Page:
In this example, we have to make use of the variables inside the curly brackets. The values of these NULL variables are defined inside the format so that when the program will be executed, the values will be automatically assigned to the variables. In the example appended below, there are two variables used, {name} and {age}. The values are initiated and defined inside the format:

.format(name= “Sanam” , age =9)

The name is Sanam, and her age is 9. These values will be assigned when we execute the following program:

From the output, you can see that the variables inside the placeholder are replaced with the values.

Formatting the String Using Center, Left, and Right alignment

Example 1: With Right Alignment

We have taken an example where the placeholder is assigned with a number and an operator {:> 20}. This indicates the formatting of the result. The space of 20 is added to the resultant word. The value that is replaced is right-aligned in the output.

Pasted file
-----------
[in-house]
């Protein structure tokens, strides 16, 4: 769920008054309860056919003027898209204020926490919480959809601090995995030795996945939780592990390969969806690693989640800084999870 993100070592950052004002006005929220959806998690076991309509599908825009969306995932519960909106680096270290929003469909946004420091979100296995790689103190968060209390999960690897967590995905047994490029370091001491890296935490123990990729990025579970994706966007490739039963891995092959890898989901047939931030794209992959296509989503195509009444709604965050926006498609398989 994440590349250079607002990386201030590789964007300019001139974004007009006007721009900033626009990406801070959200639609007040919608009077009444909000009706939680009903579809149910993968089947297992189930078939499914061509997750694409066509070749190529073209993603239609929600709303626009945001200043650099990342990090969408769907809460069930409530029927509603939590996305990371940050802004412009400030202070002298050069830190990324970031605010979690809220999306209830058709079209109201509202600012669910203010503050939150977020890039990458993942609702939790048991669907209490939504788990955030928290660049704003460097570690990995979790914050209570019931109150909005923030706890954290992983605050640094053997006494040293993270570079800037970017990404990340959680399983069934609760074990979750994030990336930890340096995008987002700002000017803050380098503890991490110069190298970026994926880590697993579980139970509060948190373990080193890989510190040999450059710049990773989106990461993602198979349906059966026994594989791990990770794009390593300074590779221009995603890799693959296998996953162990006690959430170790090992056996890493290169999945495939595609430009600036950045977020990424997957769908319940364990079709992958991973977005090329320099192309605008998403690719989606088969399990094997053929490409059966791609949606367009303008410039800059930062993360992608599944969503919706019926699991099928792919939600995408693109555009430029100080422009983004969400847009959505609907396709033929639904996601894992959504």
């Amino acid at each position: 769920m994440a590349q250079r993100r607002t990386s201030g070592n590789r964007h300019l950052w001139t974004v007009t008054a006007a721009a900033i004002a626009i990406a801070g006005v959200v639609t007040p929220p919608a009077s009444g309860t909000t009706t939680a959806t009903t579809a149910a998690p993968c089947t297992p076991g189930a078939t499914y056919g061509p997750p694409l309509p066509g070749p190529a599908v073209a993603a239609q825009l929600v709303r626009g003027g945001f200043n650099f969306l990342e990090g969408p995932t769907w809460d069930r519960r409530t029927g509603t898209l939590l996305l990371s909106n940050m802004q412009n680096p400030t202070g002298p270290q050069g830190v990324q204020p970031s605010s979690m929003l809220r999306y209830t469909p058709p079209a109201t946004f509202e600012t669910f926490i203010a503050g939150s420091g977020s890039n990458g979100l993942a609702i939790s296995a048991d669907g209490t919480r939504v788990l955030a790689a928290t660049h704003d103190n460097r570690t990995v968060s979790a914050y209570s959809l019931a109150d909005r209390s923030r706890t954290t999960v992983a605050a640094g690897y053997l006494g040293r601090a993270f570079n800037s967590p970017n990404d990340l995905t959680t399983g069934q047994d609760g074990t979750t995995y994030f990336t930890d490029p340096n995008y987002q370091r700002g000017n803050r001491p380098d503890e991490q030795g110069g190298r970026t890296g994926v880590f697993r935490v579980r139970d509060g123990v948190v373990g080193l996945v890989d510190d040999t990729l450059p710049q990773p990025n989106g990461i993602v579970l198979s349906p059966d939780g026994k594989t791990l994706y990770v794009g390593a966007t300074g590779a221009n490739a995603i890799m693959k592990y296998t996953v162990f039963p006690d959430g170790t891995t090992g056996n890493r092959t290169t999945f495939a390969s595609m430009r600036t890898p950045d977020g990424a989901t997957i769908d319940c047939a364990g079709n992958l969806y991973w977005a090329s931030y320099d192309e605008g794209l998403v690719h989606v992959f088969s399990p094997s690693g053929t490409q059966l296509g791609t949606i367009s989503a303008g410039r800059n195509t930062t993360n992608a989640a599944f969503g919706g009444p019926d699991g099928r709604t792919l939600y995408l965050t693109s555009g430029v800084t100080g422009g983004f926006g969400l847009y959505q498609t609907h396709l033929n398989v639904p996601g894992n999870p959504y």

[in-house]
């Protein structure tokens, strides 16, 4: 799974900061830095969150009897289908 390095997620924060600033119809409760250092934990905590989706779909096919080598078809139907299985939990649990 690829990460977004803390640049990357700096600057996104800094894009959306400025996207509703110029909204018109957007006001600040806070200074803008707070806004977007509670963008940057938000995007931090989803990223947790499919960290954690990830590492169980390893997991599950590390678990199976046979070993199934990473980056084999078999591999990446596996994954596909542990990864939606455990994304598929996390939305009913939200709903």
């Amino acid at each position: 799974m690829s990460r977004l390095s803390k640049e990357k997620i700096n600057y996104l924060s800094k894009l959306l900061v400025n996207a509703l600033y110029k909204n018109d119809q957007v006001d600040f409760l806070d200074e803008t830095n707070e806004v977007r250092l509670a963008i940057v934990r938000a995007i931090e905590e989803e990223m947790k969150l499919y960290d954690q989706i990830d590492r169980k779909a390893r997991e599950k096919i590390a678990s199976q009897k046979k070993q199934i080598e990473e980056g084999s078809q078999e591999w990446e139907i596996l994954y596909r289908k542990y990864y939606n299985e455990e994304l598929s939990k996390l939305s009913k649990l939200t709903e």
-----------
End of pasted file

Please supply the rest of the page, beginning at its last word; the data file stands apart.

Print(“I got {:>20} marks in exams”.format(80))

Now, execute the following code in a Ubuntu terminal:

In the output appended below, you can observe the value that is replaced in the placeholder and the whole string after it are now right-aligned with 20 points. It means “>” is used to add space at the left side of the string

Example 2: With Center Alignment

In this example, the exact string is used only for the variable’s value, and the operator is changed. Like the above example, here we have used “^” which is for center alignment. By using this, we can add space at both sides of the output that contains the placeholder value. In comparison, another text remains the same.

{ : ^20}

This placeholder value will add the space of 20 points on the left and right sides of the placeholder.

As shown in the output, 20 spaces are added.

Example 3: With Left Alignment

The left alignment will use the “<” operator to add space on the right side of the output, whereas the whole string is written on the right side. Thus, the placeholder will be written as {:<}.

Formating of Numbers

There are many keywords and format specifiers used in formatting a string. Some of them are given below: